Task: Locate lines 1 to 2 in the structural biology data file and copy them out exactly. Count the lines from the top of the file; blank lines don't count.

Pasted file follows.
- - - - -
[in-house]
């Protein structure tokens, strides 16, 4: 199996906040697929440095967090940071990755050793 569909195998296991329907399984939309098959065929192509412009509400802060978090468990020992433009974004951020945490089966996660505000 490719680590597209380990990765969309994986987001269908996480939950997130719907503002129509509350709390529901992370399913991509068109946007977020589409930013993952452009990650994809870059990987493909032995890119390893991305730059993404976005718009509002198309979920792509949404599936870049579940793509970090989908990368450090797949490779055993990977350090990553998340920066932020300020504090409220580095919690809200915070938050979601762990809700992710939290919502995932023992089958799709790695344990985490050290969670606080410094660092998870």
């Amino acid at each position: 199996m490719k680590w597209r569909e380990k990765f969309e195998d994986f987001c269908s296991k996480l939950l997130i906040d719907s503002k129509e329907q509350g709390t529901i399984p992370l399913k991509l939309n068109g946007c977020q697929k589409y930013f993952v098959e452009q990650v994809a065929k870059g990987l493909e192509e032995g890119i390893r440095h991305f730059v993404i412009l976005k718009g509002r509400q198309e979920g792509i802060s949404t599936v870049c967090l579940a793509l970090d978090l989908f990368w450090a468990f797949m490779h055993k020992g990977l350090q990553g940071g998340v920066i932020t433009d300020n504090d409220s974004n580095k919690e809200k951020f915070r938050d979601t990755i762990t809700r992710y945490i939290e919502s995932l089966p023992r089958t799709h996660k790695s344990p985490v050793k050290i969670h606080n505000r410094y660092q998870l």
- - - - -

[in-house]
């Protein structure tokens, strides 16, 4: 199996906040697929440095967090940071990755050793 569909195998296991329907399984939309098959065929192509412009509400802060978090468990020992433009974004951020945490089966996660505000 490719680590597209380990990765969309994986987001269908996480939950997130719907503002129509509350709390529901992370399913991509068109946007977020589409930013993952452009990650994809870059990987493909032995890119390893991305730059993404976005718009509002198309979920792509949404599936870049579940793509970090989908990368450090797949490779055993990977350090990553998340920066932020300020504090409220580095919690809200915070938050979601762990809700992710939290919502995932023992089958799709790695344990985490050290969670606080410094660092998870």